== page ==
I was recommending this book to all my friends. Excited about the premise of how just removing wheat seemed to be the cure-all for whatever ails you. I was cheered on by stories of weight loss and impending operations that became unnecessary simply because the people removed wheat from their diet. But when you get into the last paragraphs that is when the switch comes. The author then starts singing a different tune saying – pretty much all carbohydrates should be removed. Avoid Gluten Free foods because they are high sugar - don’t eat most fruits. Stay away from Quinoa, rice, corn meal products and oats – all gluten free foods because they have carbohydrates. He goes on to say most Soy is bad because it has been genetically engineered so that’s not really an option either. He says if you must have rice, or Quinoa then limit them to a half a cup at most. In the beginning when he was explaining all these wheat free miracles he never mentioned throwing out all these other foods. He said over and over that the people got better or lost weight “Simply be removing wheat.” Maybe this explains why I have been gluten free for 2 months and have gained weight and no I did not replace Gluten with a bunch of Gluten free crappy food – I just eliminated basically all bread products and increased my vegetable, fruit, soy and nuts content. It just proves there is no magic bullet - it all goes back to the same notion as Paleo and Atkins and many others – loose the carbs lose they weight – but the book was not promoted in that way it was promoted all throught out with "lose the wheat loose the weight". Great information in here – and probably all correct – but lets be up front from the beginning and not just single out the removal of wheat as the magic bullet.
He is very convicting when he reads.
The author would not have sold as many books as he did had his catch phrase been "lose the carbs -lose the weight," Because everyone know that. "Lose the wheat lose the weight" is a stretched truth at best as he reveals in his final chapters when he tells you all the other foods you will need to lose.
It is one of the best health books I have read.
Easy to listen to.
The most popular food source on the planet is slowly making every one sick, but its convenience, low price, and addictive propertys make its popularity grow even more.
Can we break our addiction to Wheat.
Half way through listening to this audio book I started cleaning my cupboards and throwing out all the Wheat products. I am now 30 days wheat and gluten free. My goal is 3 months off the stuff compleatly, and after that eating only 2 of fewer servings a week.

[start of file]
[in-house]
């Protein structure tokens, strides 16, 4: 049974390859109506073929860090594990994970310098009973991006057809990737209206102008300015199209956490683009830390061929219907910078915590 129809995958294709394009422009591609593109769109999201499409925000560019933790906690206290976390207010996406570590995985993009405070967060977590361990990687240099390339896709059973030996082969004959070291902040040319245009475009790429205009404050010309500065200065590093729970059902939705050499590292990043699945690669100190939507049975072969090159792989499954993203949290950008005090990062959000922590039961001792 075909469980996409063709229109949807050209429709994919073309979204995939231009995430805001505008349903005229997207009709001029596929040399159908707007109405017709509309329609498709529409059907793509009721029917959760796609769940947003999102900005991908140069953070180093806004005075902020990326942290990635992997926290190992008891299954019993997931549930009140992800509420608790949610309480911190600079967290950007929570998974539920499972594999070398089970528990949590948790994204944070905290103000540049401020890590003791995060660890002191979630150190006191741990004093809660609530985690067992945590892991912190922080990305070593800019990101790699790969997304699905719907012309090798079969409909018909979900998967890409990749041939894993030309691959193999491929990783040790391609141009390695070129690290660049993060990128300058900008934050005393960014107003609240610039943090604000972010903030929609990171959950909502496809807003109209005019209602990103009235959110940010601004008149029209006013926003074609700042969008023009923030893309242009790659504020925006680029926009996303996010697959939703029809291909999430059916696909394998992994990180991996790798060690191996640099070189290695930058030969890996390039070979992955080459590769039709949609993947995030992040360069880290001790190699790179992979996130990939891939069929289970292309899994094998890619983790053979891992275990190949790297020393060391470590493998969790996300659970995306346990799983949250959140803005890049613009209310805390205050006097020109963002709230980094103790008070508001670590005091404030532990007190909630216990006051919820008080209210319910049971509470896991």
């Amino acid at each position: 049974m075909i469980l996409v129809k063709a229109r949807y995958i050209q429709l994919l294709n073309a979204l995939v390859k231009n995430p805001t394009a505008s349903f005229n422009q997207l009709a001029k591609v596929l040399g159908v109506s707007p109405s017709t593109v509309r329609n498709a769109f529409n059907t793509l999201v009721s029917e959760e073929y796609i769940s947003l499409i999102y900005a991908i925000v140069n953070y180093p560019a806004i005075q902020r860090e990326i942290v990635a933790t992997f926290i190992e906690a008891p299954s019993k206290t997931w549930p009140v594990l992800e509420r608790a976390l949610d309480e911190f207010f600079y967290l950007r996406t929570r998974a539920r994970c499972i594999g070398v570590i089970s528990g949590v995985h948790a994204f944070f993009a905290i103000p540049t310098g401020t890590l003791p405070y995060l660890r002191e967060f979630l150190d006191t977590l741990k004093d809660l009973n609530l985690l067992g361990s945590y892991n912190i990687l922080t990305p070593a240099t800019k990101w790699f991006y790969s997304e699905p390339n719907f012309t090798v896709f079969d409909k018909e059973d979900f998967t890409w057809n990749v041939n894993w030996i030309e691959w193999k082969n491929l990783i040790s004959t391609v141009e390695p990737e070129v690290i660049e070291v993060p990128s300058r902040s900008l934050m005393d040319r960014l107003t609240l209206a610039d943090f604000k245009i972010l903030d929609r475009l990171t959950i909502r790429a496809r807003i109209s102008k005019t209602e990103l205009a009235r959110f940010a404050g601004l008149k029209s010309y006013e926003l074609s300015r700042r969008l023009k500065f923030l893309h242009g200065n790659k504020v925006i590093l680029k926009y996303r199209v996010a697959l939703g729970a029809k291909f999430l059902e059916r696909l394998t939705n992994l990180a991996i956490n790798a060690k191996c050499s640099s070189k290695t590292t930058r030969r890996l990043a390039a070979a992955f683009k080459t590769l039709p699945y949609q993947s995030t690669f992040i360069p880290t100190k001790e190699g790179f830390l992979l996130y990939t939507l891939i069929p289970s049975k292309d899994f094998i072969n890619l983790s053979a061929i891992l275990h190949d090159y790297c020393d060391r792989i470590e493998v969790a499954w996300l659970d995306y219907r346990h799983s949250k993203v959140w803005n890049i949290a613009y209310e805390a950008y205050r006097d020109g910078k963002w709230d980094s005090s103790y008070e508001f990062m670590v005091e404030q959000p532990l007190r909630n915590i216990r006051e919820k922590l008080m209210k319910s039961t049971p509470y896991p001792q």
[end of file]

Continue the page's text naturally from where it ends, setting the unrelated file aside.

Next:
I believe this book has helped me to correct my formerly unhealthy over use of wheat and will add years to my life.
This is a book that you should read. I've been on a wheat/gluten free diet for 8 months. I was happy to read more about the subject from someone that knows what he's talking/writing about.
I am a physician who reads and critiques the scientific literature and I have a personal interest in diet. I've lost 40 pounds over a 3 month period (weight down from 198 to 158 lbs, I am 5'9) partially following low-carbohydrate principles along with high protein and fiber. If what William Davis was saying was true, then all of society would be suffering from the problems associated with wheat. The reality is that most people do fine with some wheat in their diet.
The scientific literature supports low-carb dieting, and thus by eliminating wheat you are achieving a low-carb diet. If wheat were the specific cause of obesity, rather than all carbs as a group leading to obesity, then substituting non-gluten containing starches for wheat should have wheat loss benefits. Not even Davis claims this to be the case. He states that you cannot eliminate wheat and substitute other carbs because all carbs raise blood sugar. If all carbs raise blood sugar, than why is he choosing to write a book only about wheat?
The study that would need to be done (randomized controlled trial) would need to be comparing a wheat-free diet (allowing all non-gluten containing starches) to a diet allowing wheat with both diets having equal calories and carbs. By having the only differing variable between two comparison groups being the presence or absence of wheat in a diet, a study could establish cause and effect.
He makes a good argument for why low-carb dieting is a good idea, but scientifically Gary Taubes makes MUCH better arguements in "why we get fat" and "good calories/bad caloreis." Taubes cites very strong sources such as JAMA, while Davis even uses a blogger as his citation. The specific blog he cites is written by someone with a degree in English rather than any dietary, nutritional, science, or medical training.The performance was funny and entertaining though.
Well written well researched and, I believe, relevant.
I reduced wheat consumption approximately 90%, hard to cease wheat 100%, after reading Wheat Belly.
I was impressed with Dr. Davis case and wanted to loose 4 or 5 pounds.